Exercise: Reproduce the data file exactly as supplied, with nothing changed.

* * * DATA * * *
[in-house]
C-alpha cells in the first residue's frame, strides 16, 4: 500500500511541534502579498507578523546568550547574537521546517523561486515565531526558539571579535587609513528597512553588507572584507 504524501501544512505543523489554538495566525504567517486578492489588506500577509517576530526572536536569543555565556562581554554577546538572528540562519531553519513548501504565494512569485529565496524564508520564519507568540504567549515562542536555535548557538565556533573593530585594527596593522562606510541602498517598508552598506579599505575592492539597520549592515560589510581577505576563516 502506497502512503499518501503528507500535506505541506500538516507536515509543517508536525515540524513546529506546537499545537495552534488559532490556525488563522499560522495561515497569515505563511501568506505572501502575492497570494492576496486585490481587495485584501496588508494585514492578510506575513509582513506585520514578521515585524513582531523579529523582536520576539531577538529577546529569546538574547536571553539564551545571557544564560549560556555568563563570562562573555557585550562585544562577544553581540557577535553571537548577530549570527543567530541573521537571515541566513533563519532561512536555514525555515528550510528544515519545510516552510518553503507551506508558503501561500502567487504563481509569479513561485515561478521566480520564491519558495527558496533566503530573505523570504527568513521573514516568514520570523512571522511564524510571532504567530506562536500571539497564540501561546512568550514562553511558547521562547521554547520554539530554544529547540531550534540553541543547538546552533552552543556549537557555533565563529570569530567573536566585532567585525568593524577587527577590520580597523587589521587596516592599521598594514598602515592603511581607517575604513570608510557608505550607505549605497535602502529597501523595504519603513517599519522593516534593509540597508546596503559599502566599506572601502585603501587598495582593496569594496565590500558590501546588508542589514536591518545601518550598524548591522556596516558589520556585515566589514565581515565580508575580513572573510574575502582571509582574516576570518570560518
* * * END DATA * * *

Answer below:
[in-house]
C-alpha cells in the first residue's frame, strides 16, 4: 500500500511541534502579498507578523546568550547574537521546517523561486515565531526558539571579535587609513528597512553588507572584507 504524501501544512505543523489554538495566525504567517486578492489588506500577509517576530526572536536569543555565556562581554554577546538572528540562519531553519513548501504565494512569485529565496524564508520564519507568540504567549515562542536555535548557538565556533573593530585594527596593522562606510541602498517598508552598506579599505575592492539597520549592515560589510581577505576563516 502506497502512503499518501503528507500535506505541506500538516507536515509543517508536525515540524513546529506546537499545537495552534488559532490556525488563522499560522495561515497569515505563511501568506505572501502575492497570494492576496486585490481587495485584501496588508494585514492578510506575513509582513506585520514578521515585524513582531523579529523582536520576539531577538529577546529569546538574547536571553539564551545571557544564560549560556555568563563570562562573555557585550562585544562577544553581540557577535553571537548577530549570527543567530541573521537571515541566513533563519532561512536555514525555515528550510528544515519545510516552510518553503507551506508558503501561500502567487504563481509569479513561485515561478521566480520564491519558495527558496533566503530573505523570504527568513521573514516568514520570523512571522511564524510571532504567530506562536500571539497564540501561546512568550514562553511558547521562547521554547520554539530554544529547540531550534540553541543547538546552533552552543556549537557555533565563529570569530567573536566585532567585525568593524577587527577590520580597523587589521587596516592599521598594514598602515592603511581607517575604513570608510557608505550607505549605497535602502529597501523595504519603513517599519522593516534593509540597508546596503559599502566599506572601502585603501587598495582593496569594496565590500558590501546588508542589514536591518545601518550598524548591522556596516558589520556585515566589514565581515565580508575580513572573510574575502582571509582574516576570518570560518